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Picturing the Brain

Neuroskeptic iconNeuroskeptic
By Neuroskeptic
Jul 9, 2009 8:40 PMNov 5, 2019 12:18 AM


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You may well have already heard about neuro images, a new blog from


Mo. As the name suggests, it's all about pictures of the brain. All of them are very pretty. Some are also pretty gruesome.

But images are, of course, more than decoration. There are dozens of ways of picturing the brain, each illuminating different aspects of neural function. Neuropathologists diagnose diseases by examining tissue under the microscope; using various stains you can visualize normal and abnormal cell types -

FDG-PET scans reveal metabolic activity in different areas, which can be used to diagnose tumors amongst much else -

Egaz Moniz, better known as the inventor of "psychosurgery", pioneered cerebral angiography, a technique for visualizing the blood vessels of the brain using x-rays (this is the view from below) -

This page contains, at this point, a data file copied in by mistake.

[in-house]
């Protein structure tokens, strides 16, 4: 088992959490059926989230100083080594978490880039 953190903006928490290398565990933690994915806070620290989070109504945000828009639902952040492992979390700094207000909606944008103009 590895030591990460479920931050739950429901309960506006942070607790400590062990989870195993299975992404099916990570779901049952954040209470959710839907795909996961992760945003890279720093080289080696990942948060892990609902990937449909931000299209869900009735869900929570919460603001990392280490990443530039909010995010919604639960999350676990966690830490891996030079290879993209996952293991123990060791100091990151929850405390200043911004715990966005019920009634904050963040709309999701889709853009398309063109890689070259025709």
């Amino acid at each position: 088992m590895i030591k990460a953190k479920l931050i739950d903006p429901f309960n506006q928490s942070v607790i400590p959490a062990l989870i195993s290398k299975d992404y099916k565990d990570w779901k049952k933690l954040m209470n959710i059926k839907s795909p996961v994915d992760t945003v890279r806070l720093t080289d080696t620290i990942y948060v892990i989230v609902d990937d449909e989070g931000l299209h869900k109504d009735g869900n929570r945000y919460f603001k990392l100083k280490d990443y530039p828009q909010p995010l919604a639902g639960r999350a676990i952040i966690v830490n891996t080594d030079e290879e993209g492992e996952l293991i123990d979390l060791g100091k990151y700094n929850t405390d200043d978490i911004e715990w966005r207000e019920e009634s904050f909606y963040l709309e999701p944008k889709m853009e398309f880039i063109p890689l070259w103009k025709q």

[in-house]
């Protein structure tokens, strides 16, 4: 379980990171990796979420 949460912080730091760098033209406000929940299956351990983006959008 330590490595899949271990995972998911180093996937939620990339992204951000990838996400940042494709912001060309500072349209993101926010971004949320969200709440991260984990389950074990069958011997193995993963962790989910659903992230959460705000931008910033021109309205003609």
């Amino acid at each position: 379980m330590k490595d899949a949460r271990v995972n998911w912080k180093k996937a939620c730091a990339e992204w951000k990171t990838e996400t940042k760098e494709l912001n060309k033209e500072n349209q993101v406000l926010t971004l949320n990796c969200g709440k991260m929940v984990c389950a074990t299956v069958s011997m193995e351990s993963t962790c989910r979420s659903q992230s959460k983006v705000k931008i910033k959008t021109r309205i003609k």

And so on. However, for all too many cognitive neuroscientists - e.g. fMRI researchers - the only kind of brain images that matter are MRI scans, traditionally black-and-white with "activity" depicted on top in colour -

fMRI is a powerful technique. But there is much more to the brain than that. Even a casual glance down a microscope reveals that brain tissue is composed of a rich variety of cells, the most numerous of which, glia, do not transmit neural signals - they are not "brain cells" at all. And there are many different types of brain cells, which inhabit distinct layers of the cerebral cortex - the cortex has at least six layers in most places, and different things happen in each one.

The brain, in other words, is a living organ, not a grey canvas across which activity patterns occasionally flash. Of course, no-one denies this, but all too many neuroscientists forget it because in their day-to-day work all they see of the brain is what an MRI scan reveals. This is especially true for those scientists who came to fMRI from a psychology background, many of whom have never studied neurobiology.

Maybe researchers should have to spend a week with a scalpel cutting up an actual brain before they get allowed to use fMRI - this might help to guard against the kind of simplistic "Region X does Y" thinking that plagues the field.

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